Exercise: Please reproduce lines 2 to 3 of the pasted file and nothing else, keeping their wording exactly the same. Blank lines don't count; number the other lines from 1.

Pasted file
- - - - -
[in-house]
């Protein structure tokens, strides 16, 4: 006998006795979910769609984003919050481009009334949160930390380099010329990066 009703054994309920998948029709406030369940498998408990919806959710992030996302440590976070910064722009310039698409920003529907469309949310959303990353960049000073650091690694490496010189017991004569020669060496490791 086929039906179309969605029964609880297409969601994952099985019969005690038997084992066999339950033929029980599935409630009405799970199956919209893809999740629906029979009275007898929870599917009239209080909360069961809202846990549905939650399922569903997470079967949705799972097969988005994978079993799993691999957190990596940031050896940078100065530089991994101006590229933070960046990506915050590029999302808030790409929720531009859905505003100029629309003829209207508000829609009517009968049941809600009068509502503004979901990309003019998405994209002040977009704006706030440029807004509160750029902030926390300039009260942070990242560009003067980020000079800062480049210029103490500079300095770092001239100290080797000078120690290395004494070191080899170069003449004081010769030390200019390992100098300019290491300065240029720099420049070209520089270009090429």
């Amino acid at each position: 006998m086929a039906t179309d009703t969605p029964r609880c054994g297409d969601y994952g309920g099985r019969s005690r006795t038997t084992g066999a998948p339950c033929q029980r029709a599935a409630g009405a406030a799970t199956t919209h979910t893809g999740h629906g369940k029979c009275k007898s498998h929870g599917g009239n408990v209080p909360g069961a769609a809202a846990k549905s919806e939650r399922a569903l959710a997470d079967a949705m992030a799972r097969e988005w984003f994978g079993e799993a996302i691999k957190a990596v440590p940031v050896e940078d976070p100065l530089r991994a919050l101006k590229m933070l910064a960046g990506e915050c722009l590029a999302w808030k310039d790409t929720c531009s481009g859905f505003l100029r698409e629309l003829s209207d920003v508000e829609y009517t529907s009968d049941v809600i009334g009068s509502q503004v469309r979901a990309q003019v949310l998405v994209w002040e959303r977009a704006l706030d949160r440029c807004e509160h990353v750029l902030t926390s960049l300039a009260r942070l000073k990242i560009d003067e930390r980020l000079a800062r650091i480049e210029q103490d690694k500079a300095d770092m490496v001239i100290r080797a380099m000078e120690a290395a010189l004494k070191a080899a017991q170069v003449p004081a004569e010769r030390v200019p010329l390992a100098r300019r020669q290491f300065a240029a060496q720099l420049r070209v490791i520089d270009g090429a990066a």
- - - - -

């Protein structure tokens, strides 16, 4: 006998006795979910769609984003919050481009009334949160930390380099010329990066 009703054994309920998948029709406030369940498998408990919806959710992030996302440590976070910064722009310039698409920003529907469309949310959303990353960049000073650091690694490496010189017991004569020669060496490791 086929039906179309969605029964609880297409969601994952099985019969005690038997084992066999339950033929029980599935409630009405799970199956919209893809999740629906029979009275007898929870599917009239209080909360069961809202846990549905939650399922569903997470079967949705799972097969988005994978079993799993691999957190990596940031050896940078100065530089991994101006590229933070960046990506915050590029999302808030790409929720531009859905505003100029629309003829209207508000829609009517009968049941809600009068509502503004979901990309003019998405994209002040977009704006706030440029807004509160750029902030926390300039009260942070990242560009003067980020000079800062480049210029103490500079300095770092001239100290080797000078120690290395004494070191080899170069003449004081010769030390200019390992100098300019290491300065240029720099420049070209520089270009090429």
């Amino acid at each position: 006998m086929a039906t179309d009703t969605p029964r609880c054994g297409d969601y994952g309920g099985r019969s005690r006795t038997t084992g066999a998948p339950c033929q029980r029709a599935a409630g009405a406030a799970t199956t919209h979910t893809g999740h629906g369940k029979c009275k007898s498998h929870g599917g009239n408990v209080p909360g069961a769609a809202a846990k549905s919806e939650r399922a569903l959710a997470d079967a949705m992030a799972r097969e988005w984003f994978g079993e799993a996302i691999k957190a990596v440590p940031v050896e940078d976070p100065l530089r991994a919050l101006k590229m933070l910064a960046g990506e915050c722009l590029a999302w808030k310039d790409t929720c531009s481009g859905f505003l100029r698409e629309l003829s209207d920003v508000e829609y009517t529907s009968d049941v809600i009334g009068s509502q503004v469309r979901a990309q003019v949310l998405v994209w002040e959303r977009a704006l706030d949160r440029c807004e509160h990353v750029l902030t926390s960049l300039a009260r942070l000073k990242i560009d003067e930390r980020l000079a800062r650091i480049e210029q103490d690694k500079a300095d770092m490496v001239i100290r080797a380099m000078e120690a290395a010189l004494k070191a080899a017991q170069v003449p004081a004569e010769r030390v200019p010329l390992a100098r300019r020669q290491f300065a240029a060496q720099l420049r070209v490791i520089d270009g090429a990066a």